Las Vegas Boulevard was nicknamed “The Strip” because it reminded former LA police captain Guy McAfee of the Sunset Strip. McAfee moved to Las Vegas in 1938, after being obliged to resign because he controlled a string of illegal gambling joints, and took over the boulevard’s first casin, the Pair-O-Dice Club. Over the next ten years, it was joined on the Strip by El Rancho in 1941, the Last Frontier in 1942, Bugsy Siegel’s legendary Flamingo in 1946 and the Thunderbird in 1948.
For casino owners, much of the appeal of the Strip was that it lay outside city limits in Clark County, where they could dominate what little political life there was, sparing themselves the scrutiny suffered by their rivals downtown. By not being under the jurisdiction of the city authorities, they’ve been free to pursue their own development agendas ever since.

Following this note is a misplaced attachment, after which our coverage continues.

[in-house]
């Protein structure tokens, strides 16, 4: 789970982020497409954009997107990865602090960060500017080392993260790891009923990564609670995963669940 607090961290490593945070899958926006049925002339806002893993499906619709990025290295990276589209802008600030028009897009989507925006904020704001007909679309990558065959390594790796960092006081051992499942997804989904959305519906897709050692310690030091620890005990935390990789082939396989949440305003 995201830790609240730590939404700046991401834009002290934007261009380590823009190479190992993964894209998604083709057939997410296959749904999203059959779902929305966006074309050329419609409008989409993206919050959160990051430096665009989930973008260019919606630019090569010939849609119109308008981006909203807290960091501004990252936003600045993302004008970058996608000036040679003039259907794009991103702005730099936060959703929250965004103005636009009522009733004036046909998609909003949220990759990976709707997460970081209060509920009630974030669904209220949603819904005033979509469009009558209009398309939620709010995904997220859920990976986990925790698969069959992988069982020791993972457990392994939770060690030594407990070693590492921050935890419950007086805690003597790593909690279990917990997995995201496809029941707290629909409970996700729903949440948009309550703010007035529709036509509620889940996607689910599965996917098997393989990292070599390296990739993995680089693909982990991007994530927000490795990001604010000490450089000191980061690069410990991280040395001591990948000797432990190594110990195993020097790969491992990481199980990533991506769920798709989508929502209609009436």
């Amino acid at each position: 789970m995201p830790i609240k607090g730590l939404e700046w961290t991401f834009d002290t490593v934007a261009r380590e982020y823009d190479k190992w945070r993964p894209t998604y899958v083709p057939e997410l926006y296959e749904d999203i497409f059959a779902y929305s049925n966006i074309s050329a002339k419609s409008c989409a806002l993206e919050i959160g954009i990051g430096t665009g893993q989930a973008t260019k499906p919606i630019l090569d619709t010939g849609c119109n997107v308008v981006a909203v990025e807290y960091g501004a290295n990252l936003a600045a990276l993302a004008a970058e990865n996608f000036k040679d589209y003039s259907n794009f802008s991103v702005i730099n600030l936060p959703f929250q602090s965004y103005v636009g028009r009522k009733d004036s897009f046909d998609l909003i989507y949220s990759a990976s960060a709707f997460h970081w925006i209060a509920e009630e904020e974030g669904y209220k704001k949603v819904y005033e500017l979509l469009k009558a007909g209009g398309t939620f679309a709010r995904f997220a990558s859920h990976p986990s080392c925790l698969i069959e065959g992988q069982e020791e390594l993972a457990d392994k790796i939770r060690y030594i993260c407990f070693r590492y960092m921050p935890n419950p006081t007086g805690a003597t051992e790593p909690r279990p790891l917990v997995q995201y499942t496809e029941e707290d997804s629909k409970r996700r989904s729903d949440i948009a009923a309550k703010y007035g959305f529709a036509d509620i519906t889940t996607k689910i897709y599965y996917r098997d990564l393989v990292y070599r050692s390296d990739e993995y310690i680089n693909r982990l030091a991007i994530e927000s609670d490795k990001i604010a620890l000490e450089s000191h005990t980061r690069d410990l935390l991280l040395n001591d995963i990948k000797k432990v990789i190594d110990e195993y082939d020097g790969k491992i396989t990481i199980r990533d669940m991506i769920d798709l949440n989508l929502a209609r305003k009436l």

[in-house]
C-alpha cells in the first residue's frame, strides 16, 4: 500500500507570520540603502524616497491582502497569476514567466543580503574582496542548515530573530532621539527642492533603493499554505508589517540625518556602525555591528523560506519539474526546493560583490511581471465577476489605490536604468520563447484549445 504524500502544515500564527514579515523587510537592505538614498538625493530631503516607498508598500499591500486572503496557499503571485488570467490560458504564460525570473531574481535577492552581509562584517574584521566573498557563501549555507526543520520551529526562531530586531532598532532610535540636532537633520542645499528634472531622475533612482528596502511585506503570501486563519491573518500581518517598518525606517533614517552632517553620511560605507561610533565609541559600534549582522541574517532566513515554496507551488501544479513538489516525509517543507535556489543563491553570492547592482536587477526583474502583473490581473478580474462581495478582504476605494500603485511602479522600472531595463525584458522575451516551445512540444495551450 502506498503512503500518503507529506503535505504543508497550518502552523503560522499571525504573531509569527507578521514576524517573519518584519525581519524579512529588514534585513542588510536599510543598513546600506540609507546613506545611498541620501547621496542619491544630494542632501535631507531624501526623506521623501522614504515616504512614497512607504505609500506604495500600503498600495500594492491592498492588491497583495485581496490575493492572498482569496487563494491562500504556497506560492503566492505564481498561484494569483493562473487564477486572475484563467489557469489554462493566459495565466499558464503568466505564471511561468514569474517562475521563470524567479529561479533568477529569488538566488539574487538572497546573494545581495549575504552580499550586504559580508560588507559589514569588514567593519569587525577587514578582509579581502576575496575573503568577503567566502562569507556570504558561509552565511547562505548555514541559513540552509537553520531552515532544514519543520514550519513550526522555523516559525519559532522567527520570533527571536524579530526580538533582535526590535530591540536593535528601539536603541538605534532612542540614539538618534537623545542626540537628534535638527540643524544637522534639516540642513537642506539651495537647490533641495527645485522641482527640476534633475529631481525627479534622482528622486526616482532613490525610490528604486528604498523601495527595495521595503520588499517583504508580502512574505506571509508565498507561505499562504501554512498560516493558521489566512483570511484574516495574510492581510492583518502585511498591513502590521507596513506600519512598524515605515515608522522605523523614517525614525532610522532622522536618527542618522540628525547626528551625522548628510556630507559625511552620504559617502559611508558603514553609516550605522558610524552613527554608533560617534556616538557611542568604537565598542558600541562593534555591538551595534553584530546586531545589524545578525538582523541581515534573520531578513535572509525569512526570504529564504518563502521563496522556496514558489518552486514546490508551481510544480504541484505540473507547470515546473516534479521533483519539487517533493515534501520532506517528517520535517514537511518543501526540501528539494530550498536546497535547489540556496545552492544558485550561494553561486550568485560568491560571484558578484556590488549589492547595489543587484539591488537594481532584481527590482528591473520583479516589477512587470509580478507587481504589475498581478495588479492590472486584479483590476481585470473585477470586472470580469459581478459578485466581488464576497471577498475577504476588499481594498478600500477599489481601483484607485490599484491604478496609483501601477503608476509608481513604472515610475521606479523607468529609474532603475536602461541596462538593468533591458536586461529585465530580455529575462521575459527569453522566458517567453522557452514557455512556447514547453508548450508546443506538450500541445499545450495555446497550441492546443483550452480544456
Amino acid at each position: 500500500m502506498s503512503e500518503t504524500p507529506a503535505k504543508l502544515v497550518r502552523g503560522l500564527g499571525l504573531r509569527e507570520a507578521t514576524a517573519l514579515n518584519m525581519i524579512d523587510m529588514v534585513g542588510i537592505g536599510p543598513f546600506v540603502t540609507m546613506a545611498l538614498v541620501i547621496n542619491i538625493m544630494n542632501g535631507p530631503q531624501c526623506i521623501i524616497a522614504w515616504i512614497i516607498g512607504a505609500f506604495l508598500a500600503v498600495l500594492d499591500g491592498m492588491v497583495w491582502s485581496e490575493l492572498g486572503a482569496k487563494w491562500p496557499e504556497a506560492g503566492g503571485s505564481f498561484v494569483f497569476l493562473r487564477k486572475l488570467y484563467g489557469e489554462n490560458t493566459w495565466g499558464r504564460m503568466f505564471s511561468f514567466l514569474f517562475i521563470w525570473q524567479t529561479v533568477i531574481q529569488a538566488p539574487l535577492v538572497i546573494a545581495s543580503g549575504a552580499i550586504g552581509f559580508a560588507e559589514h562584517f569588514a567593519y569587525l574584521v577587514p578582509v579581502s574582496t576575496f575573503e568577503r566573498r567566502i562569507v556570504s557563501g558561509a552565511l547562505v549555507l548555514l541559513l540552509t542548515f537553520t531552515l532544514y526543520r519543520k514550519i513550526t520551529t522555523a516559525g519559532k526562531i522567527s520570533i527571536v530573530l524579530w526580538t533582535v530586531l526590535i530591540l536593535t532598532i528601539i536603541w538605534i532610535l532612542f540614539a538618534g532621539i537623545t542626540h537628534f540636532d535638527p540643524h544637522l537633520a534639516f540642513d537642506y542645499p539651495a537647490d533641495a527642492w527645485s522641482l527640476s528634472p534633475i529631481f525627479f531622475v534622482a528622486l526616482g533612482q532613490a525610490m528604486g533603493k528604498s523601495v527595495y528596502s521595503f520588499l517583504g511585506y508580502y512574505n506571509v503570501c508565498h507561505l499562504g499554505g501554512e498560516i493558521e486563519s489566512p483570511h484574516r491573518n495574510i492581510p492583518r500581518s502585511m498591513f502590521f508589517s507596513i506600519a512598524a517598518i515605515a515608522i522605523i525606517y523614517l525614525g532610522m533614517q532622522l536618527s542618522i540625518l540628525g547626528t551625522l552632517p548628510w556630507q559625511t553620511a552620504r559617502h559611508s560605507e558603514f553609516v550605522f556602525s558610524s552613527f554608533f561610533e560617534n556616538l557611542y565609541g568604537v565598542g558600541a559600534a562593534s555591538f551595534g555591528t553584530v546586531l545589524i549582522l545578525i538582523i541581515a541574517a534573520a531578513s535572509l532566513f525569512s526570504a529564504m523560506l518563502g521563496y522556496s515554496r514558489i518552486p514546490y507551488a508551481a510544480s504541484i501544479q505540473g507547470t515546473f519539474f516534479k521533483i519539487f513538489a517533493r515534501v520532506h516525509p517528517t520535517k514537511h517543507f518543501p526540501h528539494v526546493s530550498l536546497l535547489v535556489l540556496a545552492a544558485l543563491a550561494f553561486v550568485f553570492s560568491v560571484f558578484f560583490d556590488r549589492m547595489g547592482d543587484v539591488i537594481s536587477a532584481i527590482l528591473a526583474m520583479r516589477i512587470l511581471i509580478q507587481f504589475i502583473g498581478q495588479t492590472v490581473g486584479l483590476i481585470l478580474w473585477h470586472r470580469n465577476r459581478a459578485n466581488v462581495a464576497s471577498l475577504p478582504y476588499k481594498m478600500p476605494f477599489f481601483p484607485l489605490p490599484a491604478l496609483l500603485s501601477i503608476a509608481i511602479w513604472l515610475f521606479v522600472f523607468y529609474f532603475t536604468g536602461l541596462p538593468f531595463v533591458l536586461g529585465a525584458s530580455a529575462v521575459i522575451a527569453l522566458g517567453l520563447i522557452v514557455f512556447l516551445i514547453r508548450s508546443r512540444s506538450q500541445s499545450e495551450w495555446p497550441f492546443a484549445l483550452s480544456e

This iconic sign stands in the centre of the median Strip, nearly one kilometre south of Mandalay Bay and it one of the first things to greet you as you make your way from McCarran Airport into the city or as you drive in from Los Angeles. It now has its own parking lot in the central median – only accessible to drivers heading south – so visitors eager to pose for pics no longer have to dash through the traffic to reach it. Interestingly, the sign is actually 6.5 kilometres south of the official city line; at this point, you’re still in Paradise Nevada.
The sign was designed by Betty Willis in 1959.